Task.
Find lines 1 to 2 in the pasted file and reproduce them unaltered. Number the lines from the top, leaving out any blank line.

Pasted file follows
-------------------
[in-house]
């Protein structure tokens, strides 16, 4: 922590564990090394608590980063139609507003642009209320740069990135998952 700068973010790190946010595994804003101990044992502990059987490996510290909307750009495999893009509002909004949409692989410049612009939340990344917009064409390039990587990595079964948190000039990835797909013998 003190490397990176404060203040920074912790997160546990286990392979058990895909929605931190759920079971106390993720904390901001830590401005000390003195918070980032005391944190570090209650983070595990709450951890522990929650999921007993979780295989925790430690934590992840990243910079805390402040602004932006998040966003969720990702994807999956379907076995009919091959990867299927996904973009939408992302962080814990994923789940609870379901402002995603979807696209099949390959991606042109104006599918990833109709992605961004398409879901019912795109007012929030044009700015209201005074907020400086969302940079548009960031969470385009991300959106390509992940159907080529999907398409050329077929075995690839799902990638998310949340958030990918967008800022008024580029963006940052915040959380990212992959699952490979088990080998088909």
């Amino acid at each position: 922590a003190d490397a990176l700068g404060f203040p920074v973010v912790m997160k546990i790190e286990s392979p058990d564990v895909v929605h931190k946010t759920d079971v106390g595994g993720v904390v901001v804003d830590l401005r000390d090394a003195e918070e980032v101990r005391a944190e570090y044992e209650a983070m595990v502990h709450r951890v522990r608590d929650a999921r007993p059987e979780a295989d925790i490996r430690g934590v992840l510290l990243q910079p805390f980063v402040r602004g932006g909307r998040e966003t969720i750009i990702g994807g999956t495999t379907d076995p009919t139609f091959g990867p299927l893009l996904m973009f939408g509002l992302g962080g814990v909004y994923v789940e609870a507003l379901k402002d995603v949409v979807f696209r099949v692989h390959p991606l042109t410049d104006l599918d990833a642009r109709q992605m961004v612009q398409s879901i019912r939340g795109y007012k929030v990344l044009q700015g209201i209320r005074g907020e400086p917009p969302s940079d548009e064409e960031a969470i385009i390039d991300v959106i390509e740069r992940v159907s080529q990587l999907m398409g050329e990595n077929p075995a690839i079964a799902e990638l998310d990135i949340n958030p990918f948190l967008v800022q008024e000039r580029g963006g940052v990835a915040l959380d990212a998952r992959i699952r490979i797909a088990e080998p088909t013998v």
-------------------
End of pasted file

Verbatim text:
[in-house]
């Protein structure tokens, strides 16, 4: 922590564990090394608590980063139609507003642009209320740069990135998952 700068973010790190946010595994804003101990044992502990059987490996510290909307750009495999893009509002909004949409692989410049612009939340990344917009064409390039990587990595079964948190000039990835797909013998 003190490397990176404060203040920074912790997160546990286990392979058990895909929605931190759920079971106390993720904390901001830590401005000390003195918070980032005391944190570090209650983070595990709450951890522990929650999921007993979780295989925790430690934590992840990243910079805390402040602004932006998040966003969720990702994807999956379907076995009919091959990867299927996904973009939408992302962080814990994923789940609870379901402002995603979807696209099949390959991606042109104006599918990833109709992605961004398409879901019912795109007012929030044009700015209201005074907020400086969302940079548009960031969470385009991300959106390509992940159907080529999907398409050329077929075995690839799902990638998310949340958030990918967008800022008024580029963006940052915040959380990212992959699952490979088990080998088909």